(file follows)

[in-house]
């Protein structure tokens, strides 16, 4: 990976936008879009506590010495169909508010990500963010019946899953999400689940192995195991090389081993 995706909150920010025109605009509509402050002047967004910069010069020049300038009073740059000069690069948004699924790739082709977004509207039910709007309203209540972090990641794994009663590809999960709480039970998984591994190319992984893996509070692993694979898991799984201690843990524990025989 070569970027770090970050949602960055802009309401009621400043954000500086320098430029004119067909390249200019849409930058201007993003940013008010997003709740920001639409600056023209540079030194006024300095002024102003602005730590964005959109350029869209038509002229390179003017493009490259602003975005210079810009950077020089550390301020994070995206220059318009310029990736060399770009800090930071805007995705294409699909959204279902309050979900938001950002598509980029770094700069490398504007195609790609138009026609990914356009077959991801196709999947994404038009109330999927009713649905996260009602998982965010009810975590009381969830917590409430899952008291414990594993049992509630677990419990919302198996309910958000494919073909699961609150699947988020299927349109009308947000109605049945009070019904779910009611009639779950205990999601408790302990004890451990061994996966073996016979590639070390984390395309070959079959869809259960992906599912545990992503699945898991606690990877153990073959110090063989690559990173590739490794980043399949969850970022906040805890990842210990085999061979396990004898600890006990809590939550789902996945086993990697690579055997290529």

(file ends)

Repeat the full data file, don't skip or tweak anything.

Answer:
[in-house]
């Protein structure tokens, strides 16, 4: 990976936008879009506590010495169909508010990500963010019946899953999400689940192995195991090389081993 995706909150920010025109605009509509402050002047967004910069010069020049300038009073740059000069690069948004699924790739082709977004509207039910709007309203209540972090990641794994009663590809999960709480039970998984591994190319992984893996509070692993694979898991799984201690843990524990025989 070569970027770090970050949602960055802009309401009621400043954000500086320098430029004119067909390249200019849409930058201007993003940013008010997003709740920001639409600056023209540079030194006024300095002024102003602005730590964005959109350029869209038509002229390179003017493009490259602003975005210079810009950077020089550390301020994070995206220059318009310029990736060399770009800090930071805007995705294409699909959204279902309050979900938001950002598509980029770094700069490398504007195609790609138009026609990914356009077959991801196709999947994404038009109330999927009713649905996260009602998982965010009810975590009381969830917590409430899952008291414990594993049992509630677990419990919302198996309910958000494919073909699961609150699947988020299927349109009308947000109605049945009070019904779910009611009639779950205990999601408790302990004890451990061994996966073996016979590639070390984390395309070959079959869809259960992906599912545990992503699945898991606690990877153990073959110090063989690559990173590739490794980043399949969850970022906040805890990842210990085999061979396990004898600890006990809590939550789902996945086993990697690579055997290529």